Dachman Audio is a New York-based company that began by importing and selecting mic capsules for upgrading, replacing, and DIY, and has now added additional premium capsules using American-made 6-micron gold-sputtered mylar. Dachman’s premier product, the DA 87i DIY Kit, is based on the highly-revered, original version of the Neumann U 87 i. I’ve built two of these kits. I purchased the first one the day they were announced, and ordered the second on the day I completed the first build and heard how the mic sounded in my studio. That should give you a good idea of what I think of the DA 87i DIY Kit!

The kit includes a flight case and shock mount, along with the mic body, capsule, plus all the components beautifully organized into numbered bags that match the steps in Dachman’s build guide. The current kits have a redesigned PCB to make for even easier construction than the original, and a slightly smaller mic body (even closer to the size of the original U 87 i). I have an updated kit for this review. Building these mics only takes a few hours if you are organized in your parts sorting and have capable soldering abilities.

All of the included components are high-quality: Wima and Panasonic capacitors, 1% Vishay resistors, and a hand-selected Fairchild JFET. The output transformer is a Dachman Audio stock T13, but this can be substituted with a Cinemag CM-13113 for an additional $99.

As far as DIY builds go, I would categorize the DA 87i DIY Kit as an advanced beginner, or intermediate build – there’s nothing too difficult, but the silver wire included for connecting between the three PCBs is quite delicate, and has a tendency to break at the solder pad, requiring re-stripping and additional soldering.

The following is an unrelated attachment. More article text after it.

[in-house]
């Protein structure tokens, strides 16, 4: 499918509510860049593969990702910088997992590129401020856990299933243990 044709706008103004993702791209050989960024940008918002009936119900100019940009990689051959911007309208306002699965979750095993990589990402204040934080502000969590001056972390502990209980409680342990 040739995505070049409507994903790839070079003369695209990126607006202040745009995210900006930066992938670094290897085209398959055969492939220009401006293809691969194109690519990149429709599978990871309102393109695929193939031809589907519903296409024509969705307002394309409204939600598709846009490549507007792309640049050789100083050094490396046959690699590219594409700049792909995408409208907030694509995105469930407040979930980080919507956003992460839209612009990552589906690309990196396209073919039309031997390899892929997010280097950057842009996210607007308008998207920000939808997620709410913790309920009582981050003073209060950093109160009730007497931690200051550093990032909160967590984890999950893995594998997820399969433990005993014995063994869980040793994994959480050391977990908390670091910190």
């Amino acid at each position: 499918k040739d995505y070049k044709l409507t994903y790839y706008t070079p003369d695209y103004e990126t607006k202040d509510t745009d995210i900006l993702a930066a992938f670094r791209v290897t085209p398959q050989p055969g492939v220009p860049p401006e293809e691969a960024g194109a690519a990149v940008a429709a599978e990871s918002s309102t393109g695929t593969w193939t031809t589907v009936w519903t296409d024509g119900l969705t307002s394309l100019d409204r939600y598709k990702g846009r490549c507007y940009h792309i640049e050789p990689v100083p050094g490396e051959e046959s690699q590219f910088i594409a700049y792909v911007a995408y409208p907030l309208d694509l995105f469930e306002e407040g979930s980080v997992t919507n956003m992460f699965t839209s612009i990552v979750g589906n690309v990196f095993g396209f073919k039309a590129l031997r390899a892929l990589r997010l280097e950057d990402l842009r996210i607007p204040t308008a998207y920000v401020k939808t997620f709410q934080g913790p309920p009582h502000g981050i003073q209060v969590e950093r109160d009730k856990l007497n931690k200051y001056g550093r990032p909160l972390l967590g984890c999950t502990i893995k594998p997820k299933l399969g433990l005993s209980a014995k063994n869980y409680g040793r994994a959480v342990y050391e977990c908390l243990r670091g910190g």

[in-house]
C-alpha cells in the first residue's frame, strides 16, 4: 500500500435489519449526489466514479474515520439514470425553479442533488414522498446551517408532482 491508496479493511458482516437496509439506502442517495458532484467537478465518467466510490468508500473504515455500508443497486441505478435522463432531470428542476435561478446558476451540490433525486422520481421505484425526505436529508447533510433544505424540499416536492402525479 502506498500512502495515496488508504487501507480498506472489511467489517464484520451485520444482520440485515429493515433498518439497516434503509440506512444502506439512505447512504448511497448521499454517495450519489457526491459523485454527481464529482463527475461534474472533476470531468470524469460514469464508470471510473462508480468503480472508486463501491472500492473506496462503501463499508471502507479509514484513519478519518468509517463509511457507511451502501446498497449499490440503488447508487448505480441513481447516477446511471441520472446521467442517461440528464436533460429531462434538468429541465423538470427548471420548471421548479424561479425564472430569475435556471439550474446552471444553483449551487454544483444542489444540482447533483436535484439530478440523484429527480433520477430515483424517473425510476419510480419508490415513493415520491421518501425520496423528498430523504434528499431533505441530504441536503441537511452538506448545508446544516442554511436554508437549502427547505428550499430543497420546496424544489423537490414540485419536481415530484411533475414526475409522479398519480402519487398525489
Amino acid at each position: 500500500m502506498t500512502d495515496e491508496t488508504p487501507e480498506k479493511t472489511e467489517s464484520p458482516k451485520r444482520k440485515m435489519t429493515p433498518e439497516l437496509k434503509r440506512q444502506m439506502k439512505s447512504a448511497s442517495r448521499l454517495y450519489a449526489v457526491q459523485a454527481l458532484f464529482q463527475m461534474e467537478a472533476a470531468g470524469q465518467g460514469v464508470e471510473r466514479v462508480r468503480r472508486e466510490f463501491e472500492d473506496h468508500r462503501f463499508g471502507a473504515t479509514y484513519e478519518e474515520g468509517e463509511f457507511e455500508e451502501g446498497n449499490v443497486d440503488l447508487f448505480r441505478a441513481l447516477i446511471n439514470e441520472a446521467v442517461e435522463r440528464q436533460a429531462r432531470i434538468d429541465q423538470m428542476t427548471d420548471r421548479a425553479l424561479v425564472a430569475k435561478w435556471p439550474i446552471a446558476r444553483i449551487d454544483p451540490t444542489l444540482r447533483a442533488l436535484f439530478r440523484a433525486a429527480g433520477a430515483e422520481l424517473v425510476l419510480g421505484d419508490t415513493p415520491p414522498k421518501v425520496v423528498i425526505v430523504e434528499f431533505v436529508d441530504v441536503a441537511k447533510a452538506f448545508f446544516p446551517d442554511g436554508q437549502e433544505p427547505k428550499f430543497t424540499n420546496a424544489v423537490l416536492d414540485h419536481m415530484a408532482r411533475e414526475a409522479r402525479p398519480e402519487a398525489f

The kits originally shipped with Dachman’s RK-87 capsules, but they have since added an option to swap for their premium DA-K87 (for $99 extra). I ordered a pair of these and replaced the RK-87s on both my mics and was immediately impressed by the closer tolerance and matching between capsules – they were identical in level and frequency response within 1 dB.

How do they sound? Fantastic! I’ve used the original U 87 i, and the more recent U 87 Ai, multiple times over the years, and always preferred the earlier model for its smoother frequency response. Older models are harder to come by, and as they are all at least 35 years old now their condition is always questionable. Vintage prices are always an issue too. These Dachman mics are the closest reproduction of the original U 87 model I have experienced – the pair are incredible on acoustic guitars, vocals, drum overheads or room mics, and guitar amps – honestly, there isn’t a source I’ve tried them on that I didn’t find them to be the perfect choice. The lows are deep, but even and not exaggerated. The mids have the presence and perfect amount of poke to let the source sit up and stand out in a mix. The highs are smooth and never harsh. I don’t have to fight sibilance on vocals with these mics, nor are cymbals hashy or too bright. They are the perfect picture of an "all-around" microphone.

Given the cost of the original mics and even the current price for a U 87 Ai, you would think that there’s no way that a $549 mic kit could come close to measuring up, but that’s absolutely not the case with the DA 87i. Even adding the two premium additions of the upgraded capsule and transformer still keeps the kit under $800 – that’s a hell of a lot of quality if you’re willing to roll up your sleeves and build the kit yourself. If you aren’t comfortable wielding a soldering iron, a fully built DA 87i can be purchased for a $200 up-charge – still an incredible value. I can’t recommend this kit highly enough. Check it out!

Tape Op is a bi-monthly magazine devoted to the art of record making.

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